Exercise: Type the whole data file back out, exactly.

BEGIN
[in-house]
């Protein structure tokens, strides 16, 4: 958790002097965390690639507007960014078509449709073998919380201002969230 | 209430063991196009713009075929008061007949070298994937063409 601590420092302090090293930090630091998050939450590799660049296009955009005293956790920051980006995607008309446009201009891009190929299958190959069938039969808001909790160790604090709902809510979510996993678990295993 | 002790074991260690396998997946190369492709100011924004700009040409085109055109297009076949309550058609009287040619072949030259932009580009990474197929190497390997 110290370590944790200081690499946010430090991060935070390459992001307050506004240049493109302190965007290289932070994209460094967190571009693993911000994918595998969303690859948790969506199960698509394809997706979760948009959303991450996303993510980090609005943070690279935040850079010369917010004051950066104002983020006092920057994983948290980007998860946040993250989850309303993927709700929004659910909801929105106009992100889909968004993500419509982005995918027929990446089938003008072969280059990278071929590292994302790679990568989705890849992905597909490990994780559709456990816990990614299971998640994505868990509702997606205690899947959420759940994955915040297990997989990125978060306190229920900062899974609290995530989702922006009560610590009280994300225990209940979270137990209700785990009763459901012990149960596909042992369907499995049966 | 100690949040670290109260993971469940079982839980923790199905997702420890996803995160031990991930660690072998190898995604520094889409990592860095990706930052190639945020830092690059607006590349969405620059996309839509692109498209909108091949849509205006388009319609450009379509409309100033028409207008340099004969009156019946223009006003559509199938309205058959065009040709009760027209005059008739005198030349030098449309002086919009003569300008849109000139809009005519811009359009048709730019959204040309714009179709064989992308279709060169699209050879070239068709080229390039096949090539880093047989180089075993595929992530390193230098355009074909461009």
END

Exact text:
[in-house]
């Protein structure tokens, strides 16, 4: 958790002097965390690639507007960014078509449709073998919380201002969230 | 209430063991196009713009075929008061007949070298994937063409 601590420092302090090293930090630091998050939450590799660049296009955009005293956790920051980006995607008309446009201009891009190929299958190959069938039969808001909790160790604090709902809510979510996993678990295993 | 002790074991260690396998997946190369492709100011924004700009040409085109055109297009076949309550058609009287040619072949030259932009580009990474197929190497390997 110290370590944790200081690499946010430090991060935070390459992001307050506004240049493109302190965007290289932070994209460094967190571009693993911000994918595998969303690859948790969506199960698509394809997706979760948009959303991450996303993510980090609005943070690279935040850079010369917010004051950066104002983020006092920057994983948290980007998860946040993250989850309303993927709700929004659910909801929105106009992100889909968004993500419509982005995918027929990446089938003008072969280059990278071929590292994302790679990568989705890849992905597909490990994780559709456990816990990614299971998640994505868990509702997606205690899947959420759940994955915040297990997989990125978060306190229920900062899974609290995530989702922006009560610590009280994300225990209940979270137990209700785990009763459901012990149960596909042992369907499995049966 | 100690949040670290109260993971469940079982839980923790199905997702420890996803995160031990991930660690072998190898995604520094889409990592860095990706930052190639945020830092690059607006590349969405620059996309839509692109498209909108091949849509205006388009319609450009379509409309100033028409207008340099004969009156019946223009006003559509199938309205058959065009040709009760027209005059008739005198030349030098449309002086919009003569300008849109000139809009005519811009359009048709730019959204040309714009179709064989992308279709060169699209050879070239068709080229390039096949090539880093047989180089075993595929992530390193230098355009074909461009």